Rally Raid De Himalaya – Race To The Top Of The World

Those inclined to clocking miles and consuming distances on two wheels all have their favourite roads and destinations. Not all are equal or comparable. One biker’s ecstasy is another biker’s raging madness, deserving of a straitjacket, shackles and life-time commitment to a asylum and the keys thrown away.

One way to get started on a ride is to speak to your biking brethren. Prodding and daring by what the rest of the population terms friends and copious amounts of alcohol are part of the brew for some ill-advised adventures. Justification for such foolishness or bravado demands showmanship, so if it is going to be done, you might as well do it like it has never been done and stake a claim to your pioneering glory or lunatic credentials.

If you’re riding cross country, why not attempt to beat the clock and ride your glorious derrière into the league of the the Iron Butt Association – the world’s toughest riders?

If the pavement’s too flat for you and you like to roll in the sand, why not try the Baja 1000 or Paris-Dakar Rally?

If riding at normal elevations isn’t stretching your lungs or imagination, why not race to the top of the world in the Rally Raid De Himalaya?

Ah! A veritable cocktail for biker psychosis. No unpronounceable pharmaceuticals for us, just unadulterated masochistic adventure, thank you very much.

With this year’s Dakar Rally cancelled for the first time since its inception in 1979, due to fears of terrorist attacks and reprisals, the Raid De Himalaya sounds like a good way not to lay waste participants’ preparations. Medical opinion too strongly advocates it is dangerous for loons to stay off their medication.

The Rally Raid De Himalaya dosage appears suitable. Covering 1366 miles in 7 days and featuring dry, desolate deserts, freezing chills, precipitous plunges, inevitable crashes, and heavily manned military outposts and elevations high enough to send heads spinning, stomachs churning and reversing the journey of imbibed sustenance, the Rally Raid De Himalaya sounds like the Dakar rally redux. Someone else put the two races in perspective: “the Dakar is the equivalent of doing the Raid de Himalaya in a Mumbai cab, backwards and blind folded.”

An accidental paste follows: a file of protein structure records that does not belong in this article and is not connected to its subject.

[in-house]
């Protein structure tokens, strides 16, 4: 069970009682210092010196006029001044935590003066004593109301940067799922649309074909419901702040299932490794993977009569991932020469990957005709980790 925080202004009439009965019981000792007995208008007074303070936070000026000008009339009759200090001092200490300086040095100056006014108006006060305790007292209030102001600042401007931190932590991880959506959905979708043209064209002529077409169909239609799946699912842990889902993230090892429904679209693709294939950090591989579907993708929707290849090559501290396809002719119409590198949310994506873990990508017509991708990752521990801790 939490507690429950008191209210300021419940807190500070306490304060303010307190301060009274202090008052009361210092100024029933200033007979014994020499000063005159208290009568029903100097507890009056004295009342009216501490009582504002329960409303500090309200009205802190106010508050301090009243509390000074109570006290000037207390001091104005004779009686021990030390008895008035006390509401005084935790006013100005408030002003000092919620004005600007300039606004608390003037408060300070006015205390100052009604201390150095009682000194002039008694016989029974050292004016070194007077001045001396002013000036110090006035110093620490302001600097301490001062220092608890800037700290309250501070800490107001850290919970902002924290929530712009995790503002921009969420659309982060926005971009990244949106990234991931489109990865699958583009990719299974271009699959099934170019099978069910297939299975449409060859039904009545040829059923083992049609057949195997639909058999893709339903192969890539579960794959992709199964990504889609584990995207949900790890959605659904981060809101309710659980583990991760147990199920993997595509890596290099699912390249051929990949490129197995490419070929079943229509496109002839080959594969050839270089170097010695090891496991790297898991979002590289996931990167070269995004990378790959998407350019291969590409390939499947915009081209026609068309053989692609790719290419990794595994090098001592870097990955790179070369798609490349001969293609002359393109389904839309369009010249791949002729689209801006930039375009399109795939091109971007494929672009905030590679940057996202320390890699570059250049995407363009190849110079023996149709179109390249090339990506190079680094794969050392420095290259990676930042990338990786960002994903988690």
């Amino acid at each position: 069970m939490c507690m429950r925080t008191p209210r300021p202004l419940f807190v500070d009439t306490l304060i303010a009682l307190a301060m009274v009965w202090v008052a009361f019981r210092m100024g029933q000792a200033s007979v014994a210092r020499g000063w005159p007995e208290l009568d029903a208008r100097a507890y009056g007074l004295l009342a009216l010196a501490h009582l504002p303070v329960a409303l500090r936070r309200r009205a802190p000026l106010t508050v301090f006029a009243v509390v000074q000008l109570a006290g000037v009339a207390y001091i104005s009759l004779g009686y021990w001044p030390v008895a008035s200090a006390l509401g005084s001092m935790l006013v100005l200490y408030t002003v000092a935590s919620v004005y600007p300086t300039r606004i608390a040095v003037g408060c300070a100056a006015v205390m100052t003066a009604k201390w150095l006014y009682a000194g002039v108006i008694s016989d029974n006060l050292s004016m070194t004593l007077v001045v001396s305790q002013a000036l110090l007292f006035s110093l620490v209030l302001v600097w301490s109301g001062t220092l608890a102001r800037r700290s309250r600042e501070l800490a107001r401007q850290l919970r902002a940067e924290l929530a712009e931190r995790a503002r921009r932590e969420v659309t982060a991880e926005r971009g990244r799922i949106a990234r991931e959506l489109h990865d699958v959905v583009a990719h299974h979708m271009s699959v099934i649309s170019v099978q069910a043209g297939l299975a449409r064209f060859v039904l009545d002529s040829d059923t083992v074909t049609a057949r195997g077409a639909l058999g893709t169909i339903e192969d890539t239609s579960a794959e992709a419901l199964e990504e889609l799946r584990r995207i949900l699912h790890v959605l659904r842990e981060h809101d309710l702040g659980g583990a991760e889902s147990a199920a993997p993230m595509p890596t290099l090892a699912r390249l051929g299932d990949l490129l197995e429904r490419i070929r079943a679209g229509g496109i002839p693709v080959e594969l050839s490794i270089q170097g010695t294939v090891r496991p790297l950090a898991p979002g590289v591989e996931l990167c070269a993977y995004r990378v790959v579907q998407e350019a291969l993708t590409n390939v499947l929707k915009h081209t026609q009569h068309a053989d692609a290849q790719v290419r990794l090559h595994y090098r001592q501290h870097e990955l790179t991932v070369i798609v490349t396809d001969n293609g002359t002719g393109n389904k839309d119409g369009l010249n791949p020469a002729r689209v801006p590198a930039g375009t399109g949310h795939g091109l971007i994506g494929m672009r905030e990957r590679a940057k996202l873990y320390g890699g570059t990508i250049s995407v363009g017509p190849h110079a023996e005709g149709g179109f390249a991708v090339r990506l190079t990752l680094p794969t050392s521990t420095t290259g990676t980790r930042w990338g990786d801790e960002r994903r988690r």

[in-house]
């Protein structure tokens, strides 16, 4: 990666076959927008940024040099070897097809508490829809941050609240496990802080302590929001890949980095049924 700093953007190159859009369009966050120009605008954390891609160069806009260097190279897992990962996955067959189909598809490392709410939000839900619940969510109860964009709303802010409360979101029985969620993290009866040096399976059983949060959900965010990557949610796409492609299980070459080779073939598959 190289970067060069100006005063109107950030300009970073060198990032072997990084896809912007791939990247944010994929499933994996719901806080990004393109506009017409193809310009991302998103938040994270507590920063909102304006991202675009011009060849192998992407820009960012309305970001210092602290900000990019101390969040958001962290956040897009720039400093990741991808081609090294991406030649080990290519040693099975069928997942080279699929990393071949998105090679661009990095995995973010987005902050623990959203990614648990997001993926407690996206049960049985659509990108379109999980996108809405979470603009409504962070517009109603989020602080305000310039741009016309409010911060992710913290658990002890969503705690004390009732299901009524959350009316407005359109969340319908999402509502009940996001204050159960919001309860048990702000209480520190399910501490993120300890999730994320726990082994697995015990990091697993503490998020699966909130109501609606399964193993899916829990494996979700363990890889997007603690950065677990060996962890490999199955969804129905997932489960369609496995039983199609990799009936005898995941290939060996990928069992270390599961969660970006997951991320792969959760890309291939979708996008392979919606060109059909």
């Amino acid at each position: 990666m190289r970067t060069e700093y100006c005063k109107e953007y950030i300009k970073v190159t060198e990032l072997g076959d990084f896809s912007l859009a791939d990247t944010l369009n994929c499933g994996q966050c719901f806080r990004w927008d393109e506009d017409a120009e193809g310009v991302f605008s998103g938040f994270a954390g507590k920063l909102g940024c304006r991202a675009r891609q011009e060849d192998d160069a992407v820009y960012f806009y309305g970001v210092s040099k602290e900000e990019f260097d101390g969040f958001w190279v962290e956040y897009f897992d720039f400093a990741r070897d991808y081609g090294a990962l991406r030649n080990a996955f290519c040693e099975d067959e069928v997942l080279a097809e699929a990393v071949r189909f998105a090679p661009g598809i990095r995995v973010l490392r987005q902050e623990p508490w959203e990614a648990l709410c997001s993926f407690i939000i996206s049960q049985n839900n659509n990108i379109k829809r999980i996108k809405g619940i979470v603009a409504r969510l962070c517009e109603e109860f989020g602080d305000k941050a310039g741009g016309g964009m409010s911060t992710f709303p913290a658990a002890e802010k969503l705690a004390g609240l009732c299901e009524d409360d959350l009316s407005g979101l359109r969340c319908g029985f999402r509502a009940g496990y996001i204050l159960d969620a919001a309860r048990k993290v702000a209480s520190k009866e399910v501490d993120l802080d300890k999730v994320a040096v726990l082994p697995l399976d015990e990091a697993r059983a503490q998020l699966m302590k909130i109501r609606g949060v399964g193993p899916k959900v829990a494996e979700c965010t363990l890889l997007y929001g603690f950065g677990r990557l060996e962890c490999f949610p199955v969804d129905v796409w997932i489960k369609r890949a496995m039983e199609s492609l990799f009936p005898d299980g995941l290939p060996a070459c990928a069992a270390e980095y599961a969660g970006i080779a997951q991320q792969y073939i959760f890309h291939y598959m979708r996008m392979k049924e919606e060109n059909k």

Read more about the Rally Raid De Himalaya in Bike Magazine’s March 2007 issue. Pages scanned and uploaded for your viewing pleasure/treatment @ Bike Rally Raid De Himalaya Article

Excerpt from Bike, March 2007 by Damon I’Anson:

A seven-day race (with bike and car classes) covering 1366 miles of the world’s most challenging roads and trails. A third of the distance consists of closed-road time trials, the rest time-limited ‘transport’ stages. There is a maximum permitted lateness (MPL) limit: exceed this and disqualification looms. Each year only around one-third of the field completes the super-tough first day.Even if they keep going, competitors may snap under the mental strain of trying to race with a rock face on one side and a 1000-ft plus drop into a raging river on the other, especially 12 hours into the day, after nearly a week’s racing and little sleep.

The course varies in altitude from around 1000m to more than 5000m (which it exceeds six times). This can mean altitude sickness – dizziness, poor decision making, shortness of breath, dehydration, and a tangible loss of physical performance from oxygen-starved muscles. In October, it’s also cold enough to put hypothermia on the menu. There will be river crossings, landslides, ice and possibly snow. Freshly fallen boulders will randomly plonk themselves in the road. In the high-altitude deserts there is sand, in other places mud, bare rock, shale and, just sometimes, tarmac.”

Wow! When can I go?


~ by Biking Nomad on 2 February, 2008.

3 Responses to “Rally Raid De Himalaya – Race To The Top Of The World”

  1. Thats interesting. I wanto take part in this relly???

  2. i m intrested in bullet ralley in hilley areas …….will u tell me how to particepate it

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